Almost every city or town’s community plan assures residents that it will protect or enhance local quality of life.
In pursuit of this goal, more and more communities are incorporating trails and pathways as part of their planning, development, and subdivision standards.
These towns and cities are seeking to promote a variety of widely understood goals such as increased recreation opportunities, improved public health, stronger business environment, and higher property values.
But the communities also often believe that trails are providing additional benefits toward that elusive, broader objective–a higher quality of life.
Trails and Local Quality of Life
The term “quality of life” certainly can have a variety of meanings. This blog illustrates a number of ways that trails can help communities.
Trails can help keep existing residents or attract new ones, a priority for most community plans.
And trails located near where people live and work often are extremely popular. In Missoula County, Montana, 89 percent of residents had used city parks in the last year, 73 percent had used hiking trails, and 56 percent used paved commuter trails.
Similar results of trail popularity were found in rural Nebraska and Iowa, where 74 percent of survey respondents said they used trails, and 68 percent believed trails had a positive impact on their communities.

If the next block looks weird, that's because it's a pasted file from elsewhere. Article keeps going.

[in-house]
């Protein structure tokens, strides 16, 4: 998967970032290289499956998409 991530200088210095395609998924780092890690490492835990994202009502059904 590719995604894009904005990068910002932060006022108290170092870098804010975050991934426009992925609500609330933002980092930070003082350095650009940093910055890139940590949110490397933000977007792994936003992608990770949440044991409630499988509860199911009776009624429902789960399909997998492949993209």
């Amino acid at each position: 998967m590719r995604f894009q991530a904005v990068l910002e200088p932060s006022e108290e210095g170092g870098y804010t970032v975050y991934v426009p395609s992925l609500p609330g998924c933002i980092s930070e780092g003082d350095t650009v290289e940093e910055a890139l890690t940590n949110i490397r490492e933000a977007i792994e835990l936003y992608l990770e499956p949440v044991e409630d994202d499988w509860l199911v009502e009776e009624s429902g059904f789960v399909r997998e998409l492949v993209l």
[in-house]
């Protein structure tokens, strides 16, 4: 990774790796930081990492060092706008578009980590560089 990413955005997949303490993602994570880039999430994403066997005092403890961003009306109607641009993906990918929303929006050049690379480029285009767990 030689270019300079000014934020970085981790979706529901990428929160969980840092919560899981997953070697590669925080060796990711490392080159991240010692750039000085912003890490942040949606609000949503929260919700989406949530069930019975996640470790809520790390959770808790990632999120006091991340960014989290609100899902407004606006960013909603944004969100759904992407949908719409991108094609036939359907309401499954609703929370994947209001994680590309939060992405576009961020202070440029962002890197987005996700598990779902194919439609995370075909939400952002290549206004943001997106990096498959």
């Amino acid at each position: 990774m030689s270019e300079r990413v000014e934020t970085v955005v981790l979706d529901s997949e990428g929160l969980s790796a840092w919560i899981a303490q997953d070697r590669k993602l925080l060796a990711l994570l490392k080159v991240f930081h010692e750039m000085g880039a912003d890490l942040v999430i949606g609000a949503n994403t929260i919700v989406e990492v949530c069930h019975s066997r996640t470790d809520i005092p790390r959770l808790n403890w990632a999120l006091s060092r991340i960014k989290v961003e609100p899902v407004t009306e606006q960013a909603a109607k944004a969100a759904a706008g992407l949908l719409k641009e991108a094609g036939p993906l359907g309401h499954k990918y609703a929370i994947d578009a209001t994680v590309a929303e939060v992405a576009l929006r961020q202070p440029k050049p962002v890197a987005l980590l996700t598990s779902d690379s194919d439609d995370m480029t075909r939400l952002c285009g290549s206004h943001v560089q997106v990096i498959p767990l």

Larger, urban areas such as Pinellas County, Florida (St. Petersburg) have identified walking and biking trails as a key transportation objective, as well as a way to hold down road and maintenance costs.
Trails and parks also can become part of a community’s core identity. Bloomington, Indiana’s Economic Development Corporation, for example, lists trails as the second most important quality for its city, right after its most famous asset: Indiana University.
Community safety is another important concern. Santa Cruz County, California, for example, promoted a new trail as a safe route to school, while also increasing recreation and public health.
Next Steps: Research and Funding
Communities often face two common hurdles when they consider trails: first, they need to understand the impact of trails; and, second, they need help identifying potential funding sources for new trails.
To address the first issue, Headwaters Economics created a Trails Library and other tools to help local leaders, elected officials, trail users, and others.
Library users can find credible research–conducted in communities similar to theirs—so they can better evaluate the potential benefits of nearby trails and whether such a project meets community priorities.
The Library, with 120 studies, provides solid, reliable research on the impacts of trails; searchable by type of benefit, type of use, year, and region.
Funding to build or maintain trails also can be a challenge for some communities, but a number of resources are available.
American Trails has a wide variety of helpful documents, including a good starting list of grant funding and other resources.
The Rails-to-Trails Conservancy also has a good list of financing and funding opportunities, and the Federal Highway Administration maintains a variety of programs as well.
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